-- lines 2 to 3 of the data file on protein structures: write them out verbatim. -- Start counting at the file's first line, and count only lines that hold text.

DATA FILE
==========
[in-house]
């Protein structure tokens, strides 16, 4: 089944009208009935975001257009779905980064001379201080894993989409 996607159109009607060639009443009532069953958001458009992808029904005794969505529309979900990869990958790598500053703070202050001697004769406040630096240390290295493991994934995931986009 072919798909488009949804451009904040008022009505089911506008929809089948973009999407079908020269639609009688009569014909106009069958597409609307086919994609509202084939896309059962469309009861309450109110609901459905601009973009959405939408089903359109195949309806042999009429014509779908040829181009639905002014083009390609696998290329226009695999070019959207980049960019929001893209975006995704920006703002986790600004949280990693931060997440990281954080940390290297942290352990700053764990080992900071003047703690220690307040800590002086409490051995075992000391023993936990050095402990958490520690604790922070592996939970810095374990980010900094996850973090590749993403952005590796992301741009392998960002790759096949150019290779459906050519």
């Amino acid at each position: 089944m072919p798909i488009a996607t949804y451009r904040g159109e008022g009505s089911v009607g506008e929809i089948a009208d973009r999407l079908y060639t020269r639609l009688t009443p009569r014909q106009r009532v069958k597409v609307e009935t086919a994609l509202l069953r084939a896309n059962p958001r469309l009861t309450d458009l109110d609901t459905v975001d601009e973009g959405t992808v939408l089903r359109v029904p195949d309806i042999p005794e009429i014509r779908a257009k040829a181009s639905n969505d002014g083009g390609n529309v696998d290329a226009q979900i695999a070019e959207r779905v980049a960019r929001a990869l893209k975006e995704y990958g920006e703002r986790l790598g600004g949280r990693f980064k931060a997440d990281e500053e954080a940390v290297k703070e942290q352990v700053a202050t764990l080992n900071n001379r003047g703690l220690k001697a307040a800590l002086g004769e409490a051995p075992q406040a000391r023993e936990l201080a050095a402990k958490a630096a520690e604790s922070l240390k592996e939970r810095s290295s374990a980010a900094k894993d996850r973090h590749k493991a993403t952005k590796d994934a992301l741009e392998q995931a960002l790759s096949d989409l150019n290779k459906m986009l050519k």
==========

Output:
């Protein structure tokens, strides 16, 4: 089944009208009935975001257009779905980064001379201080894993989409 996607159109009607060639009443009532069953958001458009992808029904005794969505529309979900990869990958790598500053703070202050001697004769406040630096240390290295493991994934995931986009 072919798909488009949804451009904040008022009505089911506008929809089948973009999407079908020269639609009688009569014909106009069958597409609307086919994609509202084939896309059962469309009861309450109110609901459905601009973009959405939408089903359109195949309806042999009429014509779908040829181009639905002014083009390609696998290329226009695999070019959207980049960019929001893209975006995704920006703002986790600004949280990693931060997440990281954080940390290297942290352990700053764990080992900071003047703690220690307040800590002086409490051995075992000391023993936990050095402990958490520690604790922070592996939970810095374990980010900094996850973090590749993403952005590796992301741009392998960002790759096949150019290779459906050519």
């Amino acid at each position: 089944m072919p798909i488009a996607t949804y451009r904040g159109e008022g009505s089911v009607g506008e929809i089948a009208d973009r999407l079908y060639t020269r639609l009688t009443p009569r014909q106009r009532v069958k597409v609307e009935t086919a994609l509202l069953r084939a896309n059962p958001r469309l009861t309450d458009l109110d609901t459905v975001d601009e973009g959405t992808v939408l089903r359109v029904p195949d309806i042999p005794e009429i014509r779908a257009k040829a181009s639905n969505d002014g083009g390609n529309v696998d290329a226009q979900i695999a070019e959207r779905v980049a960019r929001a990869l893209k975006e995704y990958g920006e703002r986790l790598g600004g949280r990693f980064k931060a997440d990281e500053e954080a940390v290297k703070e942290q352990v700053a202050t764990l080992n900071n001379r003047g703690l220690k001697a307040a800590l002086g004769e409490a051995p075992q406040a000391r023993e936990l201080a050095a402990k958490a630096a520690e604790s922070l240390k592996e939970r810095s290295s374990a980010a900094k894993d996850r973090h590749k493991a993403t952005k590796d994934a992301l741009e392998q995931a960002l790759s096949d989409l150019n290779k459906m986009l050519k």